How to Handle a Water Spill on Your Hardwood Floor

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how to handle a water spill on a hardwood floor

Water and hardwood floors don’t mix.

This is why large water spills or leaky pipes are a big deal. Fortunately, if you act quickly, a water spill can be cleaned up without any problems. If you don’t catch it quickly, though, that spill can lead to permanent damage.

Here’s how to handle a water spill on your hardwood floor.

Quick Fix: What to Do About a Water Spill on Your Hardwoods

If you have a large water spill on your floor, first, soak up the standing water with towels. If there is too much water, use a wet/dry shop vac to suction the rest.

After the water has been entirely removed, mop your floors with a disinfecting cleaner to prevent mold growth. Hand dry with a towel.

How to Remove Water from Wood Floors: Step by Step

Find the Source

The first thing you need to do is find the source of the water spill. If you know the source and have dealt with it, move to the next step.

If you don’t know the source, it could be a leaky pipe you need to fix. If you fail to deal with the pipe, the water will keep coming, and the water could permanently damage your floors.

Remove the Water 

As soon as you see the puddle of water, you need to act fast to remove it. If you don’t, your hardwood floors could warp or grow mold on them.

Start by soaking up the water with towels. If your towels are quickly becoming saturated, bring in a wet/dry shop vac and vacuum the remaining water. Be sure to thoroughly suction in between the planks to remove any trapped water.

If there is furniture or other water-soaked items on the floor, remove them. Place them off of your wood flooring where they can dry.

Disinfect and Dry Your Floor

I know – I just told you to remove all the water from your floor, and now I’m telling you to add some back. But there is a good reason.

When water sits on your floor, it can cause bacteria growth, resulting in mold or mildew – you need to stop this before it starts. To do so, mop your floors with a disinfecting cleaner.

After you’ve mopped, completely dry the floors with a dry mop or towel.

Run a Dehumidifier

If your spill was small and you caught it quickly, you can probably skip this step. However, for larger spills or spills that set for hours, you need to run a dehumidifier.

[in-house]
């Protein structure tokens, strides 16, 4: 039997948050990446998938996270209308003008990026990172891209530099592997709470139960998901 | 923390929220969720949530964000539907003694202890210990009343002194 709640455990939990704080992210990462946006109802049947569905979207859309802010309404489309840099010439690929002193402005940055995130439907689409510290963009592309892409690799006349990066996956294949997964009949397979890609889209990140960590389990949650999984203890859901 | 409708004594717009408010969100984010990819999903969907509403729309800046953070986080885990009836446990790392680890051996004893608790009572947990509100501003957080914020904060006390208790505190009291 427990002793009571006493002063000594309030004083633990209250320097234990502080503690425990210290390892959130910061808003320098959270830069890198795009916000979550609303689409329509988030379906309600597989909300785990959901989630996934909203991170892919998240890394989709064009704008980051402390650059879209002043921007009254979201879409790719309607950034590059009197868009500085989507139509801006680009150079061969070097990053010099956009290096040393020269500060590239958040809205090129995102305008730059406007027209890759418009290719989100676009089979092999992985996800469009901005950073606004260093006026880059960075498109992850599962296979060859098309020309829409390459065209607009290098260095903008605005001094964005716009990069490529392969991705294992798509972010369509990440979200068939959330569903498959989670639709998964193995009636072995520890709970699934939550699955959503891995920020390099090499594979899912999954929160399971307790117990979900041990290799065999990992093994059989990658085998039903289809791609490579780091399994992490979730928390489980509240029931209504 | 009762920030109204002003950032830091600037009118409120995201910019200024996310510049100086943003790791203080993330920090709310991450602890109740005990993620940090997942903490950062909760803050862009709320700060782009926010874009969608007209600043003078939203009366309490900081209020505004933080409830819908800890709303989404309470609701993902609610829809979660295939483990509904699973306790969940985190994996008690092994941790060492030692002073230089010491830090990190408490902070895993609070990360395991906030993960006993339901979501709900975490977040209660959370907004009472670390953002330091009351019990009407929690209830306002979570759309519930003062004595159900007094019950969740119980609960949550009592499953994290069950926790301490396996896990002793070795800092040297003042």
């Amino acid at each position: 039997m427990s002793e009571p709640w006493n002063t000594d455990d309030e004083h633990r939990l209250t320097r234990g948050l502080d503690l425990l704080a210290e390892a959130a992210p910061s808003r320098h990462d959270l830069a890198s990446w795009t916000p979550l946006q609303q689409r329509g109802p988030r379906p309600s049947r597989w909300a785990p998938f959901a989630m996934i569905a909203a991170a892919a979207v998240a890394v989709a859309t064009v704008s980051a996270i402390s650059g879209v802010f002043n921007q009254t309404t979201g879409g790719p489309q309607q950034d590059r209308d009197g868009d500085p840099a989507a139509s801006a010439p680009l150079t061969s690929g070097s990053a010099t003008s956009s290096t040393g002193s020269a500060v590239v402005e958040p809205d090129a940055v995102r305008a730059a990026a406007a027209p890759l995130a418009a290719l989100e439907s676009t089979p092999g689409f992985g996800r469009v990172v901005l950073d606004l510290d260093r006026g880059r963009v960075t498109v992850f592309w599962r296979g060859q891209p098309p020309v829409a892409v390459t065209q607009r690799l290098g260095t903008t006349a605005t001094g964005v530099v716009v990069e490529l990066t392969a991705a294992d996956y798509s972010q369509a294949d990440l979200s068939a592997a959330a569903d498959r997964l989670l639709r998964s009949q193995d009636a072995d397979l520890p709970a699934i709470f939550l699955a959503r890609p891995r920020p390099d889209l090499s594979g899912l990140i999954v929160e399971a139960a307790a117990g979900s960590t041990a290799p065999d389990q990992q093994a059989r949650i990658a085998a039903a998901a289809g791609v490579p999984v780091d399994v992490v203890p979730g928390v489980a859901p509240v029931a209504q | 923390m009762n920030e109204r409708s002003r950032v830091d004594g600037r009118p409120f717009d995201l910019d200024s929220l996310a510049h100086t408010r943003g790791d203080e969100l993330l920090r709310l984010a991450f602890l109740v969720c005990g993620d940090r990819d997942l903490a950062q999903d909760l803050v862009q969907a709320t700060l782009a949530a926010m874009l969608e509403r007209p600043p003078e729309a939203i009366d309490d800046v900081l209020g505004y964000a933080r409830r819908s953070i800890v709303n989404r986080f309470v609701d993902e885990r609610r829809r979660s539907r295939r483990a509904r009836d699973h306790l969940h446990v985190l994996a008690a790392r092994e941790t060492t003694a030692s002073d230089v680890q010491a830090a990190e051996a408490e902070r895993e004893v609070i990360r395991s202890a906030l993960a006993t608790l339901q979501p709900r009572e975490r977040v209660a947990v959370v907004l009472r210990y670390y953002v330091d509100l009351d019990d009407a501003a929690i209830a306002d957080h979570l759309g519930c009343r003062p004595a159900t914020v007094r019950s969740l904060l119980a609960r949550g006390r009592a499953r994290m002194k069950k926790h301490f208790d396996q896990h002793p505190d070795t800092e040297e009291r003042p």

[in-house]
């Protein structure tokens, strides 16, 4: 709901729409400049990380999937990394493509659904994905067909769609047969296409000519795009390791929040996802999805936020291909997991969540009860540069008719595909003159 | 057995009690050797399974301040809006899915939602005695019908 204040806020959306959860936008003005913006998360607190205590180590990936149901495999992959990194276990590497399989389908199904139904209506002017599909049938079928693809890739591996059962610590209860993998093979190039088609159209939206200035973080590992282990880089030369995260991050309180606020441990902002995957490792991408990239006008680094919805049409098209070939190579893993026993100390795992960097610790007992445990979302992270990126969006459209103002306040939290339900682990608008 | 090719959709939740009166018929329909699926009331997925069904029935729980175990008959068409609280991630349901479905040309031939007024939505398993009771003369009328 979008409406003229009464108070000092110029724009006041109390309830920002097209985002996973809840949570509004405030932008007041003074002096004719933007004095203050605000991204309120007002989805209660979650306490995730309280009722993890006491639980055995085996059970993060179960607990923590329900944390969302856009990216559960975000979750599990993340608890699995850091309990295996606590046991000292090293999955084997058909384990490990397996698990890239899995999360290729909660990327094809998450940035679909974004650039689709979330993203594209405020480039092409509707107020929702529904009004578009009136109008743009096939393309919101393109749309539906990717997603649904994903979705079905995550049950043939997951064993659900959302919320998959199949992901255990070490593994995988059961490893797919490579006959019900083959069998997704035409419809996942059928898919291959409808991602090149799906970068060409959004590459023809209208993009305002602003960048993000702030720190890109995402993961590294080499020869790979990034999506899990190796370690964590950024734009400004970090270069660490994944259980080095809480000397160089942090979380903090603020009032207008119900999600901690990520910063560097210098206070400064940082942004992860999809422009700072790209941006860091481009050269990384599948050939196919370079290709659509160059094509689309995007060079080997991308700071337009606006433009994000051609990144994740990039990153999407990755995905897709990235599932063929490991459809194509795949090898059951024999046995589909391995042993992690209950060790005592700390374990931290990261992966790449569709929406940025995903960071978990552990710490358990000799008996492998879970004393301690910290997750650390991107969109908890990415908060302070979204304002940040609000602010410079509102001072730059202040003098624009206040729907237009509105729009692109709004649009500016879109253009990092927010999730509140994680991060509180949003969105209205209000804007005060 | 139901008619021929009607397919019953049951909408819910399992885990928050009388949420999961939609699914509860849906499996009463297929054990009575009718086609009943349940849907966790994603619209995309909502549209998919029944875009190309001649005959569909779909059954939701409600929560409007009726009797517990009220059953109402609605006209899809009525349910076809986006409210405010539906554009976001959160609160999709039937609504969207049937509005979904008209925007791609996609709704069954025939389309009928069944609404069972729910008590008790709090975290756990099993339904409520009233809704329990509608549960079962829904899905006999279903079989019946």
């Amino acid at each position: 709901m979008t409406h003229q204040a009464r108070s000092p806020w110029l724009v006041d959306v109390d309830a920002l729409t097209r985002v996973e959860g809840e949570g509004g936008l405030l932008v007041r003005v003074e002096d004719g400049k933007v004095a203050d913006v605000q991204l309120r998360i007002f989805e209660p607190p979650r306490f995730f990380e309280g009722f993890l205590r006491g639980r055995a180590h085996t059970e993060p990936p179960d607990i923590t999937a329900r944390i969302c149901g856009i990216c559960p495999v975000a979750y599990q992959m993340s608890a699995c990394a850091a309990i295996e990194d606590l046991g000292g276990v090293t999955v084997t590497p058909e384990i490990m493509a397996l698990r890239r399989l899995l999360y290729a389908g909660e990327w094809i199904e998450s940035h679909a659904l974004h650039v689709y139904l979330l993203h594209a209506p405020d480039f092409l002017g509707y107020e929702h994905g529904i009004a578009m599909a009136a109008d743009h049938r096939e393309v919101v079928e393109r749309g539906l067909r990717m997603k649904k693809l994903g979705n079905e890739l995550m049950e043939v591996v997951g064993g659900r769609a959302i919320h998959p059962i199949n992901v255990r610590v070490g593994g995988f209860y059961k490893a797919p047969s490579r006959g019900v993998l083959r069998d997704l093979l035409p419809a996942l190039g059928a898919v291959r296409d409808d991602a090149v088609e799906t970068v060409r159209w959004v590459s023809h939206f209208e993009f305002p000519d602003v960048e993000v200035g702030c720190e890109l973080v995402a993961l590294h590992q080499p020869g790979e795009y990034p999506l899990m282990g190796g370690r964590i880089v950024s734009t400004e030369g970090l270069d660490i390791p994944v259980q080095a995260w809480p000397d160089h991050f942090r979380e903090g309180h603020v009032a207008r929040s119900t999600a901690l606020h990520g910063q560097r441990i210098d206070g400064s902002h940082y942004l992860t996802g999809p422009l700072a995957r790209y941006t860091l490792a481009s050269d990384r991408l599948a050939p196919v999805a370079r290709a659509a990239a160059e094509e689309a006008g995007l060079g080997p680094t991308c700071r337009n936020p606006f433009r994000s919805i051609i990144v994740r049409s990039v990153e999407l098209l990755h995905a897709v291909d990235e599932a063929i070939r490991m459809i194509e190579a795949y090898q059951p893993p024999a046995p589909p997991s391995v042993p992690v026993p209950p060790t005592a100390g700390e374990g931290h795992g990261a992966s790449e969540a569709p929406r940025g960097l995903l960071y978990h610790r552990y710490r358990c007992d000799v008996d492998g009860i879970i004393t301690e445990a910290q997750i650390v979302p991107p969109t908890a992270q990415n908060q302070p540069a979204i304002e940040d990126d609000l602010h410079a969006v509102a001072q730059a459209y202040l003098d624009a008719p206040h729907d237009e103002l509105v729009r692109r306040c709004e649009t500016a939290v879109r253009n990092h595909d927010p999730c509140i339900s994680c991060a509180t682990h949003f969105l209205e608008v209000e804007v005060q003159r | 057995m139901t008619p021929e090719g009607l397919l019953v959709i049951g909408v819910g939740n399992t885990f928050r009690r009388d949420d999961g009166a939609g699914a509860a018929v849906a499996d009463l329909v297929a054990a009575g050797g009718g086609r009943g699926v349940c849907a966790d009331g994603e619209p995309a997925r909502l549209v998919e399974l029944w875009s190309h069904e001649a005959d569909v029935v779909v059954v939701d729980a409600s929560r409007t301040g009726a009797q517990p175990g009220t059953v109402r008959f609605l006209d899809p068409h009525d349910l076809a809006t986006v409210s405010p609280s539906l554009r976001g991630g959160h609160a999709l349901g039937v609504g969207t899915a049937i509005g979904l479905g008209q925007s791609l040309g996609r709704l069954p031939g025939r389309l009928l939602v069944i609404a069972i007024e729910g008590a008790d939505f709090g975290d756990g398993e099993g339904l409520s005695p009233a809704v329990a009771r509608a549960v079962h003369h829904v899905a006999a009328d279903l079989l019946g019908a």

Dehumidifiers suck up the humidity in the air and help dry out your hardwood floors – this especially important if water seeped underneath them.

Optional: Test the Wood with a Moisture Meter

If you’re worried that your spill has done damage, you can check your hardwood floors with a moisture meter.

You can find wood moisture meters for less than $20 at most home improvement stores. These tools will tell you how much moisture is in your wood floors, giving you a good idea of whether you’ll need to take further measures.

Frequently Asked Questions

faq how to handle water spill on your hardwood floor

How long can water sit on hardwood floors without causing damage?

There is no set time. This depends upon the type of hardwood you have as well as the finish. Some finishes are better than others at repelling water.

However, if the water sits on your floors for longer than 24 hours, you’ll likely deal with some type of damage or mold growth. The sooner you can remove the water, the better.

Can mold grow under hardwood floors?

Unfortunately, yes, mold can grow under hardwood floors. This happens when moisture gets trapped under the floor. The leading causes are flooding or a spill that wasn’t promptly cleaned up.

What does mold look like on hardwood floors?

Mold often shows up as black dots on hardwood floors. However, it can also look white, yellow, or green and may even have a fuzzy appearance. You’ll most likely see mold growth in places where the floor has been exposed to an excess amount of water.

Conclusion

If you’re wondering how to remove water from a wood floor, the answer is the sooner, the better. When you’re quick to clean up spills, you can prevent damage. 

Take the necessary precautions and completely dry your floor. If you wait too long or don’t clean up the spill properly, your floor will warp or grow mold.

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AUTHOR

Katie Barton lives with her husband and three daughters in an 1800’s style log cabin in southern Ohio. She thinks cleaning is relaxing and is considered the organizing go-to person by her family and friends. She runs the blog Cabin Lane where she shares about cleaning, decluttering, and minimalism. See full biography here.

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